Special Immigrant Juvenile Status: Avoiding Pitfalls in Light of Changing Government Practices

Friday, May 31, 2019 | 2:45 p.m.–4:15 p.m.

Over the last several years, the federal government has implemented various policies and practices that make it difficult for SIJS-eligible children to access this important protection successfully. This workshop, geared toward practitioners with SIJS experience, will discuss recent trends in USCIS adjudication of SIJS petitions as well as current federal court litigation related to SIJS. It will also cover strategies for navigating removal proceedings for clients who are seeking SIJS, particularly in light of attorney general decisions making it challenging for children to pursue relief with USCIS while in removal proceedings. Presenters will also discuss the visa backlog’s impact on vulnerable youth clients who have approved SIJS petitions but are awaiting visa availability.

 

Building Your Skills

Nuts and Bolts of Case Management and Developing Policies and Procedure

Thursday, May 30, 2019 | 9 a.m.–10:30 a.m.

Do you ever wonder if your case management system is working as effectively as it could? Want to learn about what organizations are doing to maximize their time, while ensuring quality immigration services? We will explore topics related to case supervision, case management, and developing and implementing policies and procedures. CLINIC presenters will discuss case management best practices.

Case Assessment: Getting it Right from the Start

Thursday, May 30, 2019 | 2:30 p.m.–4 p.m.

You may be surprised to learn that case assessment is something you do every day. It is the process of identifying the legal requirements for a particular benefit, then gathering the corresponding facts and evidence to meet those requirements. Case assessment also helps practitioners identify case weaknesses and plan a strategy to address them. Now, more than ever, it’s imperative to do a case assessment at the onset of representation to make sure you have considered all of the issues, not only through the eyes of the client advocate, but also as the case may be seen by the adjudicator. In this workshop, appropriate for all practitioners, we will walk through a series of case assessments to review the steps and see how this process can strengthen your advocacy skills.

Maximizing Staff Potential

Thursday, May 30, 2019 | 2:30 p.m.–4 p.m.

Learn to be the best supervisor you can be. Join CLINIC's Capacity Building staff for a conversation about key staffing issues such as hiring, on boarding and training new staff. We will also discuss supervision techniques, professional development, staff retention and responding to staff turnover.

Beyond the Interview: Getting the Facts 

Friday, May 31, 2019 | 9 a.m.–10:30 a.m.

You’ve interviewed your client and she has disclosed an arrest by local law enforcement and a stop at the border. What should you do next?  Whether you’re new to the practice of immigration law or need a refresher, this workshop will be valuable to you in determining how and where to get the facts you need in order to counsel your client on immigration options. Topics will include FOIA requests, how to obtain FBI RAP sheets and criminal records, as well as how to analyze the results of these requests.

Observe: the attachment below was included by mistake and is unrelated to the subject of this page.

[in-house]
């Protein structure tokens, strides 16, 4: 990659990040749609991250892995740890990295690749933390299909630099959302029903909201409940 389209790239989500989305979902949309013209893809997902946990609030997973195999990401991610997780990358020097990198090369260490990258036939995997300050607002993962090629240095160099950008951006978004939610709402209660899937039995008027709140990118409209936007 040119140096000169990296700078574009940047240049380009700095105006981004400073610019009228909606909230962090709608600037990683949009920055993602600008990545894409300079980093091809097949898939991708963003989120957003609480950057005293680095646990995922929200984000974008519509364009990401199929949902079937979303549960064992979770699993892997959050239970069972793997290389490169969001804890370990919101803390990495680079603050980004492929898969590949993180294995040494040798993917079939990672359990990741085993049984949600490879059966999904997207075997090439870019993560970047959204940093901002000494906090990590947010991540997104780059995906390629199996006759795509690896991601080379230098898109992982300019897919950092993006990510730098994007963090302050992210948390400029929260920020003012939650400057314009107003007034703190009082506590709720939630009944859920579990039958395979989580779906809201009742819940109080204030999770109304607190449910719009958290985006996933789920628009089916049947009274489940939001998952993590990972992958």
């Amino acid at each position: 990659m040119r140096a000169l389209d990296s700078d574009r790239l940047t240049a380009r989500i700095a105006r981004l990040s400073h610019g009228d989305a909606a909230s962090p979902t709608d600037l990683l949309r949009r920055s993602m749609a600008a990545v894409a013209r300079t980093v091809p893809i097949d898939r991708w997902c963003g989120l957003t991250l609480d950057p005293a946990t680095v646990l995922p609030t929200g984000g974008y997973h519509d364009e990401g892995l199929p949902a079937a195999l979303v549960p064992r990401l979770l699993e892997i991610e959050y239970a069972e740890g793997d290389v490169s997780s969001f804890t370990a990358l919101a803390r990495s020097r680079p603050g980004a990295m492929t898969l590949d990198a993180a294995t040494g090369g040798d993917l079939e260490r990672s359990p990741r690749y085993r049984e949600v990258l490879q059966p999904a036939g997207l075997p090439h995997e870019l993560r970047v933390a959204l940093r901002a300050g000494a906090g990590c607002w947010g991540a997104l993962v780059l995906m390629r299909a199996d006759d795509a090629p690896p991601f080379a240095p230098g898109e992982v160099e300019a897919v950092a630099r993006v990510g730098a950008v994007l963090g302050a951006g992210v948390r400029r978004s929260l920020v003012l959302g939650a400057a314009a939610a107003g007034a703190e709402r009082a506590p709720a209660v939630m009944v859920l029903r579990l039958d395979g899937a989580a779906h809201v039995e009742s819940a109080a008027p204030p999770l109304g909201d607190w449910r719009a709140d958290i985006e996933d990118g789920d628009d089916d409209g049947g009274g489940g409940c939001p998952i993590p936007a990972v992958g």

What to do When you Make a Mistake: Ethical and Practical Implications  

Friday, May 31, 2019 | 9 a.m.–10:30 a.m.

Have you ever had a client's case denied based on a mistake you made?  Perhaps you forgot to include a piece of required evidence or overlooked screening for a ground of inadmissibility or simply misunderstood the applicable legal requirements. Mistakes happen, but ALL mistakes need to be acknowledged and assessed so that appropriate remedial measures are taken. In this workshop, we will review the different ethical obligations triggered when a mistake is made and examine the potential steps that a practitioner may need to take, including informing supervisors and the client, refunding fees, withdrawing from the case and advising the client to seek new counsel, and acknowledging ineffective assistance of counsel where appropriate. This workshop is appropriate for all practitioners.

Sharing the Journey into the Future

Friday, May 31, 2019 | 9 a.m.–10:30 a.m.

As Pope Francis’ two-year call to Share the Journey ends, it is time to reflect on lessons learned. As ever, our goal is to create a culture of encounter based in Catholic social teaching on migration. Come and hear about the Church’s efforts and what programs people have successfully implemented in their communities. 

Dealing with Denials

Friday, May 31, 2019 | 11 a.m.–12:30 p.m.

You just received a denial of your client’s application for adjustment of status and the clock is ticking. What remedies are available to challenge the denial and how can you pursue them? Is there an appeal you can file, or a motion to reopen or reconsider? If you can do both, which is the best option? And how do you draft a legal argument that your client’s case was wrongly denied? This workshop, which is appropriate for practitioners of all levels, will review the various options available to challenge application and petition denials, and discuss strategic and procedural aspects to consider when deciding on a plan of action.